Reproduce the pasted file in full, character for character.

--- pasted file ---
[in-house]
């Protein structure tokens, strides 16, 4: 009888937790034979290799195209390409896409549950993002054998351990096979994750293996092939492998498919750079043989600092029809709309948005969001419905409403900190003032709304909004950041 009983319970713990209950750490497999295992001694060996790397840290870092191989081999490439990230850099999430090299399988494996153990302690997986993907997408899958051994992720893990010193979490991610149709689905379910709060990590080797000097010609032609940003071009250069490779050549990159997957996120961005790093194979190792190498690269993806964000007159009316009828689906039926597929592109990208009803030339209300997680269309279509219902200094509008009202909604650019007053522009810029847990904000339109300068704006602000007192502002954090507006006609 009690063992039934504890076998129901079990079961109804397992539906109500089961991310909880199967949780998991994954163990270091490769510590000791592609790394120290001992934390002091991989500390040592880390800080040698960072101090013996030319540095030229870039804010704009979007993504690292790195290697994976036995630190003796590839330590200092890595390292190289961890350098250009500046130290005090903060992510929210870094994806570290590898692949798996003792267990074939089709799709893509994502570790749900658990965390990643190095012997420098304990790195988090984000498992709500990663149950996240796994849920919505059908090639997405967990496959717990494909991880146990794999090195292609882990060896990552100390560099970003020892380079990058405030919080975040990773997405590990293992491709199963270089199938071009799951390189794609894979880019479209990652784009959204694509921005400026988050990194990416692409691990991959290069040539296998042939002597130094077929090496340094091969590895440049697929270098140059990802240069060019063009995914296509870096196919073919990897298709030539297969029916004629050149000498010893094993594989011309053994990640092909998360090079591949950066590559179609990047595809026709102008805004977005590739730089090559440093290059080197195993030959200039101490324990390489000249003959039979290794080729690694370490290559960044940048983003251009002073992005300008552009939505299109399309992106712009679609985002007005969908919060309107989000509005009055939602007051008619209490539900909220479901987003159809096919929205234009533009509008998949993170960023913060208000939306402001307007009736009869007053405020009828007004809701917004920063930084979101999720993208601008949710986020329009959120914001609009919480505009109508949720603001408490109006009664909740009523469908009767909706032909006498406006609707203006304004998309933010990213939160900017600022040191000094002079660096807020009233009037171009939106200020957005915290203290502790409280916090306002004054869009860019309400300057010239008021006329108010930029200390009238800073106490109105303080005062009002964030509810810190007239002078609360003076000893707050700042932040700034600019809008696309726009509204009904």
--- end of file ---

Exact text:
[in-house]
């Protein structure tokens, strides 16, 4: 009888937790034979290799195209390409896409549950993002054998351990096979994750293996092939492998498919750079043989600092029809709309948005969001419905409403900190003032709304909004950041 009983319970713990209950750490497999295992001694060996790397840290870092191989081999490439990230850099999430090299399988494996153990302690997986993907997408899958051994992720893990010193979490991610149709689905379910709060990590080797000097010609032609940003071009250069490779050549990159997957996120961005790093194979190792190498690269993806964000007159009316009828689906039926597929592109990208009803030339209300997680269309279509219902200094509008009202909604650019007053522009810029847990904000339109300068704006602000007192502002954090507006006609 009690063992039934504890076998129901079990079961109804397992539906109500089961991310909880199967949780998991994954163990270091490769510590000791592609790394120290001992934390002091991989500390040592880390800080040698960072101090013996030319540095030229870039804010704009979007993504690292790195290697994976036995630190003796590839330590200092890595390292190289961890350098250009500046130290005090903060992510929210870094994806570290590898692949798996003792267990074939089709799709893509994502570790749900658990965390990643190095012997420098304990790195988090984000498992709500990663149950996240796994849920919505059908090639997405967990496959717990494909991880146990794999090195292609882990060896990552100390560099970003020892380079990058405030919080975040990773997405590990293992491709199963270089199938071009799951390189794609894979880019479209990652784009959204694509921005400026988050990194990416692409691990991959290069040539296998042939002597130094077929090496340094091969590895440049697929270098140059990802240069060019063009995914296509870096196919073919990897298709030539297969029916004629050149000498010893094993594989011309053994990640092909998360090079591949950066590559179609990047595809026709102008805004977005590739730089090559440093290059080197195993030959200039101490324990390489000249003959039979290794080729690694370490290559960044940048983003251009002073992005300008552009939505299109399309992106712009679609985002007005969908919060309107989000509005009055939602007051008619209490539900909220479901987003159809096919929205234009533009509008998949993170960023913060208000939306402001307007009736009869007053405020009828007004809701917004920063930084979101999720993208601008949710986020329009959120914001609009919480505009109508949720603001408490109006009664909740009523469908009767909706032909006498406006609707203006304004998309933010990213939160900017600022040191000094002079660096807020009233009037171009939106200020957005915290203290502790409280916090306002004054869009860019309400300057010239008021006329108010930029200390009238800073106490109105303080005062009002964030509810810190007239002078609360003076000893707050700042932040700034600019809008696309726009509204009904």